Volunteering at the Dog Park

College students spruce up OLAs
By Cameron Woo, March 2018
The Berkeley Project Day

The Berkeley Project Day

This past weekend Berkeley’s 17-acre off-leash area welcomed a dozen University of California student volunteers participating in The Berkeley Project day (BPD), a program that matches students with local residents for some hands-on community service. This rather remarkable day sees over 1,000 Cal students volunteering at our local area parks. Another BPD will take place in early fall, with over 2,000 students participating citywide! From painting park benches to help clear clogging creeks, the students are there to help.

The 12 students spent over 4 hours filling holes and spreading wood chips along paths in our OLA. It’s the kind of work that doesn’t always get done by the city’s gardeners but is important to the safety and enjoyment of both dogs and their peoples. Some dogs dig holes but this unsupervised activity can cause serious injury to both canines and humans. The city’s Parks and Waterfront department helped coordinate the work projects with the student organization and OLA stakeholders. The necessary tools and wood chips and soil were provided by the city, lunch and snacks were brought by the Citizens for Cesar Chavez Off-Leash Area. We also got to supervise and cheer on the students—and introduce them to the dogs.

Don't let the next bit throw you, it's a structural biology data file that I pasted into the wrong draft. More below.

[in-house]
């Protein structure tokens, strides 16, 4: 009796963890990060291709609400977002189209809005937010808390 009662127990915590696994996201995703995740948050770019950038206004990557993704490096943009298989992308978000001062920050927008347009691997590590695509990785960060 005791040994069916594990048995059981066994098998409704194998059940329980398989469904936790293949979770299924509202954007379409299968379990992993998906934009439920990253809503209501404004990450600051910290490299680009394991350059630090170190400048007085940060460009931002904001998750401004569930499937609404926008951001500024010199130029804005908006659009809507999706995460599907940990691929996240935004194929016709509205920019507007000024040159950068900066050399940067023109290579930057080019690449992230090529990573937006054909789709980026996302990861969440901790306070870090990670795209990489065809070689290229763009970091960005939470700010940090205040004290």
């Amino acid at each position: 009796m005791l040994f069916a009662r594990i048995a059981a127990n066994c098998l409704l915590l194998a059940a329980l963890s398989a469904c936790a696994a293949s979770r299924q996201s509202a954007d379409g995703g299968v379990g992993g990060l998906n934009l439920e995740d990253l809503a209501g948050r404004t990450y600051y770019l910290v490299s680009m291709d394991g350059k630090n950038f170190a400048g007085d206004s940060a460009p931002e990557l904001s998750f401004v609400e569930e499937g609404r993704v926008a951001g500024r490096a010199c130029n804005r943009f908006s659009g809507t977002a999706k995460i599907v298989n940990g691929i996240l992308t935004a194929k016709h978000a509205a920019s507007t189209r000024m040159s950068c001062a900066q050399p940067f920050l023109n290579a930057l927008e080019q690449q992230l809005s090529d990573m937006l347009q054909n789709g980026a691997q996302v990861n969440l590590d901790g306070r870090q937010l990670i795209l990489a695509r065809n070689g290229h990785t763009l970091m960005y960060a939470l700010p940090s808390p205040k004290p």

The Berkeley Project Day is one of many volunteer-service events originating at colleges and universities around the country—UCLA, Michigan State, University of Kentucky, Texas A&M all host student volunteer days. Hooking up with these programs is a great way to augment your park’s maintenance or conquer that special project that has fallen behind.

The Berkeley students were enthusiastic, hard-working and loved the idea of donating their time at a “dog park.” Most of the volunteers are members of the Cal Marching Band and were effective working in teams, harmoniously too as befits their musical interests. It also gave the adult participants the opportunity to work side-by-side with student members of the community, building a generational-spanning camaraderie that rarely presents itself.

So, if your dog park is seeking some youthful vigor and extra hands, consider tapping into your local college’s student volunteer day—everyone will be richly rewarded! Or if you already have done so either as a student volunteer or has a park supporter, let us know.

Cameron Woo is The Bark's co-founder and publisher.

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